BETTING À DAY
The Ukrainian military on Friday night accused the Russians of firing phosphorus bombs at Serpents' Island in the Black Sea, from which Moscow forces withdrew Thursday after being driven out by the Ukrainians.
“Around 6 p.m., the Russian armed forces twice carried out an air attack with phosphorus bombs on Serpents' Island”, wrote on Telegram Ukrainian Commander-in-Chief Valeriy Zaluzhniy accusing Moscow “of not respecting its own statements”.
The day before, the Russian army had indicated that it had withdrawn from this symbolic territory “as a sign of goodwill”, after having “accomplished” the “set objectives”.
“The only thing in which the “enemy is consistent is his constant “precision” to strike”, lambasted Mr. Zalouzhniï.
He accompanied his message with a video on which we see a plane flying over Serpents' Island and dropping at least two bombs which hit their target, leaving light white streaks appearing in the sky, a distinctive sign of the phosphorus bombs.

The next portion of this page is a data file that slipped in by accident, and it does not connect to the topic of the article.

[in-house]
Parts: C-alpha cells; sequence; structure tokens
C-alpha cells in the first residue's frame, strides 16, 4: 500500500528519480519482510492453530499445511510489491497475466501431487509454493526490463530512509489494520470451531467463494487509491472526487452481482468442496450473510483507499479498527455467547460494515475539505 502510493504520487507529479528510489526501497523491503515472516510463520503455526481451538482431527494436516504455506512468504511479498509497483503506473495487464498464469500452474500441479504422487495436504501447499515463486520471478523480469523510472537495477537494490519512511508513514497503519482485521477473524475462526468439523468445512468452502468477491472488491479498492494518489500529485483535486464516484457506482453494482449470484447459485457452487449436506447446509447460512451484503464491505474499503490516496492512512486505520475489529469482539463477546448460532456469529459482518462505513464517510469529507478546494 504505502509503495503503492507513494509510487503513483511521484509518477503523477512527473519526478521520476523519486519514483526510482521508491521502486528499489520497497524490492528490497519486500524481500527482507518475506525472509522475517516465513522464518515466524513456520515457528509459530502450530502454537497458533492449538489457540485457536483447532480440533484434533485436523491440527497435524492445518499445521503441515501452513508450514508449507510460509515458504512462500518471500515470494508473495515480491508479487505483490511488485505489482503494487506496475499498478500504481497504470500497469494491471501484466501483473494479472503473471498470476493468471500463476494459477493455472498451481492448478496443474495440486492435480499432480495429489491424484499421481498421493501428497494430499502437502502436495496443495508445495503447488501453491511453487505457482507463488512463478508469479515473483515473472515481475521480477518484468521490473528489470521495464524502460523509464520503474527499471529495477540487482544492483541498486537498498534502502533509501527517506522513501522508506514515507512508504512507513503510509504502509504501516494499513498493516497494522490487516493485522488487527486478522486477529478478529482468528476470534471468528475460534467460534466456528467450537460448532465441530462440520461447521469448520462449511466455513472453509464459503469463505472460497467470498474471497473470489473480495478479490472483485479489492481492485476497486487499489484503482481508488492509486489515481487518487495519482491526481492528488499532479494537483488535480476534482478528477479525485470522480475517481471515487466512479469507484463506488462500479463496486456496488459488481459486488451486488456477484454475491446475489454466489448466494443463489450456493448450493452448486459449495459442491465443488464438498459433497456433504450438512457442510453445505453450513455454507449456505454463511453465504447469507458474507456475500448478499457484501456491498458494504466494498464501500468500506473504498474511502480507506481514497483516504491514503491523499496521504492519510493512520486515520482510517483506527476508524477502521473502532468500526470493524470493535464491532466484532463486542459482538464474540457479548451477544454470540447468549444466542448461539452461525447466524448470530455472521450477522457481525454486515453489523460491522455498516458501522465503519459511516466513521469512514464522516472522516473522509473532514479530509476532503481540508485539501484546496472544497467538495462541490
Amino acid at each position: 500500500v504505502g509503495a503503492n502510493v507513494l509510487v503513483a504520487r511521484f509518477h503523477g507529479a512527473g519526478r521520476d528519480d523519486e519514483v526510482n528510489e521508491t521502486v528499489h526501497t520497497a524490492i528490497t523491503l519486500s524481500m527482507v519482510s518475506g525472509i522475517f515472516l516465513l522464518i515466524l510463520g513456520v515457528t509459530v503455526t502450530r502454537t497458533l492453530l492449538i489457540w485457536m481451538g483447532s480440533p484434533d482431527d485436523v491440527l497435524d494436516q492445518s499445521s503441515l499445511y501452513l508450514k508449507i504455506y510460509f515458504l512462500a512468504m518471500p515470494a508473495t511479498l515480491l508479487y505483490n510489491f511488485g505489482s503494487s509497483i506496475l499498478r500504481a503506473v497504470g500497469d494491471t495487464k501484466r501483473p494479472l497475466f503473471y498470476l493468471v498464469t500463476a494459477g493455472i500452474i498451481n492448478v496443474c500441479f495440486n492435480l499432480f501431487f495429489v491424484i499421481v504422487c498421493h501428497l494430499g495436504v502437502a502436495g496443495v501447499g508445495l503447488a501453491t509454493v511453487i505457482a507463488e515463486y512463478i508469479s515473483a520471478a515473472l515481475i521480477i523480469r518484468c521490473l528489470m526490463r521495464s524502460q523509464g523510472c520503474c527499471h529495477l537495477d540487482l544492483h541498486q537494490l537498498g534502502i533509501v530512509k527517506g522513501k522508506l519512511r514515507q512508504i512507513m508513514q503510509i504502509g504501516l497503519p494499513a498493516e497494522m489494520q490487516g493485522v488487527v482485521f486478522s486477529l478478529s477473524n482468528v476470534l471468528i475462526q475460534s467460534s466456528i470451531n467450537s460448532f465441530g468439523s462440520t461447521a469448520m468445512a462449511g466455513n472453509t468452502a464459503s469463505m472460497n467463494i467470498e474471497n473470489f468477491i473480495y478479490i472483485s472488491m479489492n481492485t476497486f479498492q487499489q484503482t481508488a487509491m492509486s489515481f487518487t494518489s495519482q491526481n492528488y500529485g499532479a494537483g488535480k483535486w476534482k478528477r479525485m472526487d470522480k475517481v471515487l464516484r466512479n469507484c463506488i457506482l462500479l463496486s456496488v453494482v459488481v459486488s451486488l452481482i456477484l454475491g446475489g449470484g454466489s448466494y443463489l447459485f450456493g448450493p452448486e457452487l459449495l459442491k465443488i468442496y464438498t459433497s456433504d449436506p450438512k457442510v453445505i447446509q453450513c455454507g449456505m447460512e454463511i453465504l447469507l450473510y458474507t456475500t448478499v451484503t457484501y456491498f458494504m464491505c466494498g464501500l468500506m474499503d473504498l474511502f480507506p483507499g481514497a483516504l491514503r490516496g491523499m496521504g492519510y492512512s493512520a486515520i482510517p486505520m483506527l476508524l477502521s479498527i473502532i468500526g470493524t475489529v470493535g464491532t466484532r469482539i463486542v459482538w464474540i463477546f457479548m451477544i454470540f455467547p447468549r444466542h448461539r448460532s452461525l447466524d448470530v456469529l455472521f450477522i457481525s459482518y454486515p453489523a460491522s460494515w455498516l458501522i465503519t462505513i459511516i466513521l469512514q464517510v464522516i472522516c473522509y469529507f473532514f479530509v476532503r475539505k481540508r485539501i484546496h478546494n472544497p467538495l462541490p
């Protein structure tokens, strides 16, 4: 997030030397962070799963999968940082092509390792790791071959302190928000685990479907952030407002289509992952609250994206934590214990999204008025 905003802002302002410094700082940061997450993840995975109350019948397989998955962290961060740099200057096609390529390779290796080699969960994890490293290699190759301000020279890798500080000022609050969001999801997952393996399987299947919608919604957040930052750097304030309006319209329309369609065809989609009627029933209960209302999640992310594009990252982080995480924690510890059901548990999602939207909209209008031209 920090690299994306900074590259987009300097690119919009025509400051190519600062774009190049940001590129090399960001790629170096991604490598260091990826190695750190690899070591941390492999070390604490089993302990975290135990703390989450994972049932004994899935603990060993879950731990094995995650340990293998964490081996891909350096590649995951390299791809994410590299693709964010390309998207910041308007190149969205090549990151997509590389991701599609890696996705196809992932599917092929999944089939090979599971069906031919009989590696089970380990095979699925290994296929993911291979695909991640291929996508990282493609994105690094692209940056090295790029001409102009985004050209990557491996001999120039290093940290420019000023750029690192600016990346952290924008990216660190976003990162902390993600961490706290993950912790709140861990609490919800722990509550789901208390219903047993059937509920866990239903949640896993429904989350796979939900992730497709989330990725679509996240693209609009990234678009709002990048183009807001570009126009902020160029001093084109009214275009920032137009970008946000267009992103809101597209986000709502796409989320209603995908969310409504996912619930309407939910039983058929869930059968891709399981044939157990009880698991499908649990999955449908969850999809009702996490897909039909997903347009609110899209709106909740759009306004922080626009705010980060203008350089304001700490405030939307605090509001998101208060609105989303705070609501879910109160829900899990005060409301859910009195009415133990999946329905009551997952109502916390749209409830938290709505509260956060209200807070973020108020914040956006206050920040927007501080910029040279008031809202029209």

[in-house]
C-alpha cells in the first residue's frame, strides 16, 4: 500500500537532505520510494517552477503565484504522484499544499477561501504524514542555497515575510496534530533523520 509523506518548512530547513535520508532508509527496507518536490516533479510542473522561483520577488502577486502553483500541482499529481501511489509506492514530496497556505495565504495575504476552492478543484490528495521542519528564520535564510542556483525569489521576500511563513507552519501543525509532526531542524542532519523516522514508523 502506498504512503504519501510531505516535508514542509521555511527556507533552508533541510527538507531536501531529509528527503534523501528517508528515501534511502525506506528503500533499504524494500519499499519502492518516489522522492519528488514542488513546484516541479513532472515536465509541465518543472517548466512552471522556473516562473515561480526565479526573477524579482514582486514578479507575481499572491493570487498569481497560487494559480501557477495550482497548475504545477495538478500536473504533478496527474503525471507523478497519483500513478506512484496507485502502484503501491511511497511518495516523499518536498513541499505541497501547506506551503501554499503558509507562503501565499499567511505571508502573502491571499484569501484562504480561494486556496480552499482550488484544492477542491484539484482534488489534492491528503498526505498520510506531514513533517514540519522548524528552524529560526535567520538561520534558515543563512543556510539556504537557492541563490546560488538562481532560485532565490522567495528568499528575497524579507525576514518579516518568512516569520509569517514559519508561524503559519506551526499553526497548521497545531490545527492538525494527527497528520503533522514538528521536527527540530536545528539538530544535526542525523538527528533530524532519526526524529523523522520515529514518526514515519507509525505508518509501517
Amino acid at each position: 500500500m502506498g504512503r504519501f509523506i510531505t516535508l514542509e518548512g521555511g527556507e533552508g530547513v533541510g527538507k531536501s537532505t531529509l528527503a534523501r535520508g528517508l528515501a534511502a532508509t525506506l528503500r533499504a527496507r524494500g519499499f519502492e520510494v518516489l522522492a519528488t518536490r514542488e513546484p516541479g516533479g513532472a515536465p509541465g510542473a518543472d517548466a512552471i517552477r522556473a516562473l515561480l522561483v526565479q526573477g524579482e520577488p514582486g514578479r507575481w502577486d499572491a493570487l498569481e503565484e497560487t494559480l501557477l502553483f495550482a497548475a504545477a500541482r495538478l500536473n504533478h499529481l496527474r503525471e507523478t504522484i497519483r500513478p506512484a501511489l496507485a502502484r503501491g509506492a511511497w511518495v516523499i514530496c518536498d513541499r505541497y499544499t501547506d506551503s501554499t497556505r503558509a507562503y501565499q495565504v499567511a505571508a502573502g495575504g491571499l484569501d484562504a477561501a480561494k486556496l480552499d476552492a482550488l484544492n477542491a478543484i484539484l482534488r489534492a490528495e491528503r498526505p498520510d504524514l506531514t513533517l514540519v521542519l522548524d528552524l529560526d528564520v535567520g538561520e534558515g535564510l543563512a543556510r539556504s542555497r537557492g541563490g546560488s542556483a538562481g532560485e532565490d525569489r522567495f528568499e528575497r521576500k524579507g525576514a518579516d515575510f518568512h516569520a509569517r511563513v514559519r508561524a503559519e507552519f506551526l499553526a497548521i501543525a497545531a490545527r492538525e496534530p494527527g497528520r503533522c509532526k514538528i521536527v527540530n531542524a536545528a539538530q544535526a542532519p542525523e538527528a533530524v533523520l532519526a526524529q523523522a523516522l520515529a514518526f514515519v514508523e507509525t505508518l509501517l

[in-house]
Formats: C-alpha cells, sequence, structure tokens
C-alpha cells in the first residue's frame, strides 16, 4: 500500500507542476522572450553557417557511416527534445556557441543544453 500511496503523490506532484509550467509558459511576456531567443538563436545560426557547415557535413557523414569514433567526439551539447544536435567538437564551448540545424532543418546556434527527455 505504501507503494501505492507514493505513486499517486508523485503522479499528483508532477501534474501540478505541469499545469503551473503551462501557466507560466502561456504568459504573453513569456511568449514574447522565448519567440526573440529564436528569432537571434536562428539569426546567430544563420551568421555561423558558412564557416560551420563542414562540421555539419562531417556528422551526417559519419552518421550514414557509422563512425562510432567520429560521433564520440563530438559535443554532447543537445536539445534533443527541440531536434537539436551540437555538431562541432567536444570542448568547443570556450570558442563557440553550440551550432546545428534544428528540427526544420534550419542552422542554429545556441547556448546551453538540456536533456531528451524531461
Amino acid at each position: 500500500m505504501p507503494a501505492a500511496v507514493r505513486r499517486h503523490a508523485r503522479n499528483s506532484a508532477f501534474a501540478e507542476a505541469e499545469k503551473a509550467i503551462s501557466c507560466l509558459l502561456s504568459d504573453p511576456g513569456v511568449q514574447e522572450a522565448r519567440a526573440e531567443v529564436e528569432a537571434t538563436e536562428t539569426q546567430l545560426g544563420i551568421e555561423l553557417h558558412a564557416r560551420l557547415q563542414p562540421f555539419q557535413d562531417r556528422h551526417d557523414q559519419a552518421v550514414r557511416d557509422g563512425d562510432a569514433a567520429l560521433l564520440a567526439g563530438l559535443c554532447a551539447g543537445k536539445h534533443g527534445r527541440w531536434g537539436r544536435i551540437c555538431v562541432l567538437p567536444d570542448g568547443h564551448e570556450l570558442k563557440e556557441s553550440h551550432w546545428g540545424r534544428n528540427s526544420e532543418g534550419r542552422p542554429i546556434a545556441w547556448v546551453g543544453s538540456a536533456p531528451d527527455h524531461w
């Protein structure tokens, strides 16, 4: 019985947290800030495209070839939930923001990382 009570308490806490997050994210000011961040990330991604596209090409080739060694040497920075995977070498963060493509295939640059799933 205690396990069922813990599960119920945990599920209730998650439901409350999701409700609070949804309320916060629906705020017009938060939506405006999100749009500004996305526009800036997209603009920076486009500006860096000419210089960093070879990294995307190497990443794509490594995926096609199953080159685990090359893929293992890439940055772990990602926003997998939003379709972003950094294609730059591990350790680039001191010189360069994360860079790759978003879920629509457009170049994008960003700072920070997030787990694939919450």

Phosphorus weapons are incendiary weapons whose use is prohibited against civilians, but not against military targets, under a Convention signed in 1980 in Geneva.
Kyiv has accused Moscow of its use on several occasions since the end of February, including on the civilian population, which the Russian army categorically rejects.
On Thursday, the Ukrainian army had praised for having forced the Russians, “unable to resist” the artillery, to abandon Serpents' Island, located in the northwest of the Black Sea.
This small island has become emblematic from the first day of the Russian invasion when a member of the small Ukrainian garrison defending it intimated to the ship Russian demanding its surrender to “go fuck itself”.
The Russian military had finally taken control of it, then repelling several Ukrainian assaults, until that of Thursday.